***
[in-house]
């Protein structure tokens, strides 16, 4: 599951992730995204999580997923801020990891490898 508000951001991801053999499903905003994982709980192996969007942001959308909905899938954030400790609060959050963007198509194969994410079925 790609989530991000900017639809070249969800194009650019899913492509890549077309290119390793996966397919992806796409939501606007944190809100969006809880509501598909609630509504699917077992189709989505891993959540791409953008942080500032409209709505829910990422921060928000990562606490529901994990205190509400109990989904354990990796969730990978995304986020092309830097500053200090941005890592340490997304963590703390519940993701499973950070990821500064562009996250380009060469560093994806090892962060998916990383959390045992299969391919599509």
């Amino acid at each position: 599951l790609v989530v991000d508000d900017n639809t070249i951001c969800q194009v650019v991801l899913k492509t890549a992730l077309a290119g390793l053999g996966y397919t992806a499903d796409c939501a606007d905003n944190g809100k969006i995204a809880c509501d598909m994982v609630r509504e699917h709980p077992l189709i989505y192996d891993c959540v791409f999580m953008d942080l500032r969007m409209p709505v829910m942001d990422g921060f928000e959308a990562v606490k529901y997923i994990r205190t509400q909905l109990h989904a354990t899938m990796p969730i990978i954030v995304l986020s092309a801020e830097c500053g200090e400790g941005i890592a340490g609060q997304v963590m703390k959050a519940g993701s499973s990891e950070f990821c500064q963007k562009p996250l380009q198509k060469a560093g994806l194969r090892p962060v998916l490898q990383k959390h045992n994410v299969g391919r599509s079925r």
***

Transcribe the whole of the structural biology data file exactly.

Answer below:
[in-house]
């Protein structure tokens, strides 16, 4: 599951992730995204999580997923801020990891490898 508000951001991801053999499903905003994982709980192996969007942001959308909905899938954030400790609060959050963007198509194969994410079925 790609989530991000900017639809070249969800194009650019899913492509890549077309290119390793996966397919992806796409939501606007944190809100969006809880509501598909609630509504699917077992189709989505891993959540791409953008942080500032409209709505829910990422921060928000990562606490529901994990205190509400109990989904354990990796969730990978995304986020092309830097500053200090941005890592340490997304963590703390519940993701499973950070990821500064562009996250380009060469560093994806090892962060998916990383959390045992299969391919599509």
């Amino acid at each position: 599951l790609v989530v991000d508000d900017n639809t070249i951001c969800q194009v650019v991801l899913k492509t890549a992730l077309a290119g390793l053999g996966y397919t992806a499903d796409c939501a606007d905003n944190g809100k969006i995204a809880c509501d598909m994982v609630r509504e699917h709980p077992l189709i989505y192996d891993c959540v791409f999580m953008d942080l500032r969007m409209p709505v829910m942001d990422g921060f928000e959308a990562v606490k529901y997923i994990r205190t509400q909905l109990h989904a354990t899938m990796p969730i990978i954030v995304l986020s092309a801020e830097c500053g200090e400790g941005i890592a340490g609060q997304v963590m703390k959050a519940g993701s499973s990891e950070f990821c500064q963007k562009p996250l380009q198509k060469a560093g994806l194969r090892p962060v998916l490898q990383k959390h045992n994410v299969g391919r599509s079925r």